# Linear Programming Formulate

A small firm produces three types of wooden lampstands: rounded,angular and rectangular. All types require two hand-crafted processes: cutting and smoothing. Rounded lampstands require 1 hour of cutting and 3 hours of smoothing whereas Angular lampstands require 2 hours of cutting but only 1 hour of smoothing. Rectangular lampstands require 2 hours of cutting and 2 hours of smoothing. The firm has 400 man-hours of cutting available each week and 300 man-hours of smoothing. The firm calculates that they can make 3 Euro profit on each rounded lampstand, 4 Euro profit on each angular lampstand and 5 Euro profit on each rectangular lampstand. However, there is an overhead in terms of the manufacturing process which is reflected in flat rate deduction from gross profit of 10% per rectangular lampstand. Demand is also fairly low, given the cost, so that the market can absorb only 100 rectangular lampstands per day. The problem is to maximise profit. Formulate this as a linear programming problem, giving the three steps and state any assumptions made.

This is what I have:

Step 1: Identify decision variables

X1= Number of rounded lampstands to make per week X3= Number of angular lampstands to make per week X3= Number of rectangualr lampstands to make per week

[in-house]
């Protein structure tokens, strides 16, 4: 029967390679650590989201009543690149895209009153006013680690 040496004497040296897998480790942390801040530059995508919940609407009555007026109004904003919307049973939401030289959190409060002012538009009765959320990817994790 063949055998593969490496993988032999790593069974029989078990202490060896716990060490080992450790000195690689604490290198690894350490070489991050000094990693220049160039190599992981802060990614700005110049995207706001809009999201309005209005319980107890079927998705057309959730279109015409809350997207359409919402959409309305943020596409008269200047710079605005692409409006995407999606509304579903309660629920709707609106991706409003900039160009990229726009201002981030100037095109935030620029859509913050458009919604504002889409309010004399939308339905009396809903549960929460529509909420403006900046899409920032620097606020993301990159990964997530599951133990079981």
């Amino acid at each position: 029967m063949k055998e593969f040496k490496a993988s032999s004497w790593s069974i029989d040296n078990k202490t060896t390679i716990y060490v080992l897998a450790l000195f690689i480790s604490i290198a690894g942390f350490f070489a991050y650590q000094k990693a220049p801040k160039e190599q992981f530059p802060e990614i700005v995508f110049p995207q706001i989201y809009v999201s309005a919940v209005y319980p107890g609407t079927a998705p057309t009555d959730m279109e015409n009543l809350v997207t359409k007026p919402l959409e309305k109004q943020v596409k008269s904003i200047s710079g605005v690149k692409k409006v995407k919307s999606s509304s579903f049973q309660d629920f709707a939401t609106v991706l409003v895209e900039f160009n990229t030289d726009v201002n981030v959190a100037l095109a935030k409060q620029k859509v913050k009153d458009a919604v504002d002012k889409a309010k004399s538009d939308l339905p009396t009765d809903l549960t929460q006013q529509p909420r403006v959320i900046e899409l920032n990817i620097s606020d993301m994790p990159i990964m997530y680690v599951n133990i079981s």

Step 2: Identify restrictions or constraints

x1 greater or equal to 0 x2 greater or equal to 0 x3 greater or equal to 0

limitations: 1x1 + 2x2 + 2x3 less than or equal to 400 3x1 + 1x2 + 2x3 less than or equal to 300

Step 3: Identify Best Criterion Maximise 3x1 + 4x2 + 5x3

Or does 5x3 become 4x3 due to a 10% deduction?

Do I need to add anything or is this answer fine? Also do I need to represent the 10% deduction on here or is it fine?

How do I go about doing this. Any help well appreciated. Do I need to answer this question or just formulate it? Thanks

• You should say how this was not already answered: math.stackexchange.com/questions/1891019/… – DWin Aug 13 '16 at 22:34
• No because this time there is a third variable being used. – John Aug 13 '16 at 23:09